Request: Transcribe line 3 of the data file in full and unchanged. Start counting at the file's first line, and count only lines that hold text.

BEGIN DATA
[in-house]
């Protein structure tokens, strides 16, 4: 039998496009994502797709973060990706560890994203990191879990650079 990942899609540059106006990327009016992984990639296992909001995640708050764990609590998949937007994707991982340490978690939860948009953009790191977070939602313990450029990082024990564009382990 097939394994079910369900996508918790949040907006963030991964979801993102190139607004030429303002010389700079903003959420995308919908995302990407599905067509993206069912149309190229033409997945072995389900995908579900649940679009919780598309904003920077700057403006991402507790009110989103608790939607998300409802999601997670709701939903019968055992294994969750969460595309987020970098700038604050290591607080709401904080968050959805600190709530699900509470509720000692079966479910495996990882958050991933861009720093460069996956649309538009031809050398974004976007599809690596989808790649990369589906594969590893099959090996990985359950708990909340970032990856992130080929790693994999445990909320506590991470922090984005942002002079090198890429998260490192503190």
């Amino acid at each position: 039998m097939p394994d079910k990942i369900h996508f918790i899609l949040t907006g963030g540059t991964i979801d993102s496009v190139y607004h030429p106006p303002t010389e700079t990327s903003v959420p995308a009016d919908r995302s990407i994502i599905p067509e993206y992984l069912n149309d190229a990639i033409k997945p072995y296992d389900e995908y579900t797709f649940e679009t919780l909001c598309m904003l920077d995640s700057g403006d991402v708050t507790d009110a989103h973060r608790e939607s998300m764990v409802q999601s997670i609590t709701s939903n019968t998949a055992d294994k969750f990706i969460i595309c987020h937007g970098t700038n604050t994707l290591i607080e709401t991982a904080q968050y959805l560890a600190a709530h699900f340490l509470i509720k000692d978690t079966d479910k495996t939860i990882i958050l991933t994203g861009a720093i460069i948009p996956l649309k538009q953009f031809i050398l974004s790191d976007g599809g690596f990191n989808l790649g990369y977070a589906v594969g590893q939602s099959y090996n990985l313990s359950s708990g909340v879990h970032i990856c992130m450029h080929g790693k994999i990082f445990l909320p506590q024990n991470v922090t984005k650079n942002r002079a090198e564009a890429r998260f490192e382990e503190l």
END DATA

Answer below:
């Amino acid at each position: 039998m097939p394994d079910k990942i369900h996508f918790i899609l949040t907006g963030g540059t991964i979801d993102s496009v190139y607004h030429p106006p303002t010389e700079t990327s903003v959420p995308a009016d919908r995302s990407i994502i599905p067509e993206y992984l069912n149309d190229a990639i033409k997945p072995y296992d389900e995908y579900t797709f649940e679009t919780l909001c598309m904003l920077d995640s700057g403006d991402v708050t507790d009110a989103h973060r608790e939607s998300m764990v409802q999601s997670i609590t709701s939903n019968t998949a055992d294994k969750f990706i969460i595309c987020h937007g970098t700038n604050t994707l290591i607080e709401t991982a904080q968050y959805l560890a600190a709530h699900f340490l509470i509720k000692d978690t079966d479910k495996t939860i990882i958050l991933t994203g861009a720093i460069i948009p996956l649309k538009q953009f031809i050398l974004s790191d976007g599809g690596f990191n989808l790649g990369y977070a589906v594969g590893q939602s099959y090996n990985l313990s359950s708990g909340v879990h970032i990856c992130m450029h080929g790693k994999i990082f445990l909320p506590q024990n991470v922090t984005k650079n942002r002079a090198e564009a890429r998260f490192e382990e503190l």